A man accused of murdering his wife, tried to fool police by sending a text message to her phone after she was already dead, a court has heard.
Leeds Crown Court heard that Sinead Wooding, a Muslim convert and mother-of-four, called police the night before her husband stabbed her to death. But by the time officers visited the house, she was already dead.
The court heard how the 26-year-old was "forbidden" from seeing her family and friends by her husband Akshar Ali, 27, of Scott Hall Road in Leeds.
The crown allege that Ali and his friend Yasmin Ahmed, 27, stabbed Wooding before bludgeoning her with a claw hammer during a drunken argument.
The jury was told that her body was found with six stab wounds to the chest and a further 12 blows to her head caused by a claw hammer.
The pair are alleged to have hidden her body in Ali's cellar for two days, before wrapping her corpse in a carpet and driving to secluded woodland, where they set it on fire, reported the Daily Mail.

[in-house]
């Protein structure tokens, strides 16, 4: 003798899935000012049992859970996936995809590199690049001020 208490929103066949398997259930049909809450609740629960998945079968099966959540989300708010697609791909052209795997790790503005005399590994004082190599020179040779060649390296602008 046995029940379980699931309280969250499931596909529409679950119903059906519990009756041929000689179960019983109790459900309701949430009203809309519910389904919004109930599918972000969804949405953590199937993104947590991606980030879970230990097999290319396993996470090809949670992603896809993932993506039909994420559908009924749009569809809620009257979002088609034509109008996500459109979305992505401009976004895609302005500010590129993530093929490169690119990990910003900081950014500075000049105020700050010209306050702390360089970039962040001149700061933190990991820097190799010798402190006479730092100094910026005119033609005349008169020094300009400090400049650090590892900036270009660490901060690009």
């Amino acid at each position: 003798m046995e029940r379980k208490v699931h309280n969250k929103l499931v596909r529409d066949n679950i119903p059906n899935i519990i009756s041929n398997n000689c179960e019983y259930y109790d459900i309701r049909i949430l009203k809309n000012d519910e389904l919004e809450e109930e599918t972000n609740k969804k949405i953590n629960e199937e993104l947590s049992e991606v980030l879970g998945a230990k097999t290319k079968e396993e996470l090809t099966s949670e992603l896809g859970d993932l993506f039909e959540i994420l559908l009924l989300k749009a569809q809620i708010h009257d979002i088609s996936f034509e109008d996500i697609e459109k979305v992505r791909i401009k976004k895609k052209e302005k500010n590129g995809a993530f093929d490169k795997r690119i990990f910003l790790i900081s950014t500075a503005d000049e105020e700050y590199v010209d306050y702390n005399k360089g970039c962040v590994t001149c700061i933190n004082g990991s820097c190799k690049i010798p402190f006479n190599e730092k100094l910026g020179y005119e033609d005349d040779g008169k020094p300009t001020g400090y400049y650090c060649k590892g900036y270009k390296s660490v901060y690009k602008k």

Her badly disfigured body was found on 14 May - four days after her frantic 999 call - with Ali texting her phone, saying: "The kids miss you and so do I."
Prosecutor Nicholas Campbell QC said according to BBC News: "At 11.30am on Saturday morning (of May 13) the officer expected to speak to Sinead Wooding, but found Akshar Ali at the address with Sinead's older children.
"He told the officer the other children were being looked after by his mother because Sinead Wooding hadn't come home. He told the officer that this happened frequently when she was drinking. "
The officer asked questions about the night the call was made and asked questions to the children. "He spoke to his superiors and advised Akshar Ali that he should contact the police if she didn't come home within 24 hours."
Also charged is Ali's 45-year-old mother Aktahr Bi, who denies assisting an offender by making arrangements to dispose of Wooding's corpse; Ali's 21-year-old brother Asim Ali, who denies assisting an offender by procuring a vehicle and assisting in the disposal and burning of her body; and Yasmin Ahmed's friend Vicky Briggs, 25, who denies assisting an offender by helping clean up and burn material after the alleged murder.
Ali and Ahmed both deny murdering Wooding. The trial continues.